The Text Enhance extension turns certain words on pages that you visit into active hyperlinks, showing ads when you hover over them. Another, lesser known feature of this extension is its ability to inject its ad scripts into online HTML editors, like TinyMCE (used by WordPress and Joomla!).
Malware Hopping Into Online HTML Editors
Such editors typically have two modes: Visual (Rich Text) and HTML (Plain Text). In HTML mode, the HTML source code is edited directly. In Visual mode, the scripts and HTML tags are not visible. This mode is often on by default, because it’s easier for the majority of users to work with a representation of the final page, rather than HTML.
Now you can imagine that when a WordPress blogger posts from the internal editor or a Joomla user creates a new page, or post something in Moodle the final post content gets automatically appended by the ad scripts. Now the malicious advertisements are stored in the database and the ad will be displayed to every site visitor, regardless of whether they have Text Enhance installed. Moreover, even if you uninstall that extension, the site will remain infected as the code now sits in the database on server.
How Serious Can This Be?
Of course, these ads are an annoyance and may affect your site reputation, but it doesn’t stop there. Let’s think about what else can go wrong here.
1. Mass Malvertising
As illustrated, the extension injected multiple third-party advertising scripts into the page. These in turn loaded even more third-party advertisements, along with tracking and retargeting scripts. The resulting page includes resources from dozens (!) of malicious domains, potentially serving malware and scammy advertisements. These pose a significant threat to visitors and harm the reputation of the website.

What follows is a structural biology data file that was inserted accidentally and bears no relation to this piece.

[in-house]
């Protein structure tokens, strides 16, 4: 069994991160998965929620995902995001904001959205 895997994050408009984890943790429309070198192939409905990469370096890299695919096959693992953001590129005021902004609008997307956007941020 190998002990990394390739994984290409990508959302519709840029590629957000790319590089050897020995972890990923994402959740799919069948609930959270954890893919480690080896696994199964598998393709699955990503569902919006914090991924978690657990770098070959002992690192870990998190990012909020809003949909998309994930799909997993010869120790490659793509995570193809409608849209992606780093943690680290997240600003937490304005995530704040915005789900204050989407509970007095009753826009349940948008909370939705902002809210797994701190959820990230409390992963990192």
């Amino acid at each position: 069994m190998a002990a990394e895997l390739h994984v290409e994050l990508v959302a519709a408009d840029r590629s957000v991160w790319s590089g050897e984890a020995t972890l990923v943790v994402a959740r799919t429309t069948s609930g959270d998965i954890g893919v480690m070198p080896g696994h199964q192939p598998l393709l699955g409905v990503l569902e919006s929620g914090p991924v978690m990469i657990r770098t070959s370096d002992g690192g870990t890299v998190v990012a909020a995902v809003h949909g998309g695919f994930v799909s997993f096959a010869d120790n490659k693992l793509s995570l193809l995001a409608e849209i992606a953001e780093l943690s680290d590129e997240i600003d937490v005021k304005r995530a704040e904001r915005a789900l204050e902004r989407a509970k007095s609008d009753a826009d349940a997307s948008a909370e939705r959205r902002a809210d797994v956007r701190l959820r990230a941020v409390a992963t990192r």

2. Malware Injection
The same way that Text Enhance injects ad script into site posts, other trojan extensions may inject outright malicious scripts and iFrames. We’re talking drive-by-downloads, SEO poisoning, and a whole range of things that can harm visitors and search position.
3. Stealing sensitive information.
Browser extensions can see everything on web pages that you visit, and can even monitor requests that you make. This means that they can potentially steal your CMS or cPanel passwords.
Browser extensions work the same way on Windows, Linux, Mac, and even ChromeOS. No operating system is immune to this. “I’m on a Mac” or “I’m only using Linux” is no excuse for being careless about threats coming from your computer.
Webmasters should never underestimate the threat of malicious browser extension. Now is a good time to review the extensions you have installed. How many of them do you really use? How many of them do you really trust?
- Use a good, trusted Anti-Virus. Scan regularly and keep real-time protection enabled.
- Install software only if you really need to. If you only use it from time to time, look for an online service that accomplishes the same task.
- Install browser extensions only from trusted sources (official browser repositories) and trusted developers. Popularity is not a reliable sign because it’s easy to fake, and developers are constantly approached by adware companies and criminals who pay to bundle their code into the extension.
- When working with your site, or any site that involves the exchange of sensitive information, use “Incognito” or “Private Browsing” mode with all extensions disabled.
And don’t forget that there’s more than one way to
skin a cat hack a site. Your local computer may be the key to your website and server, so keep it secure.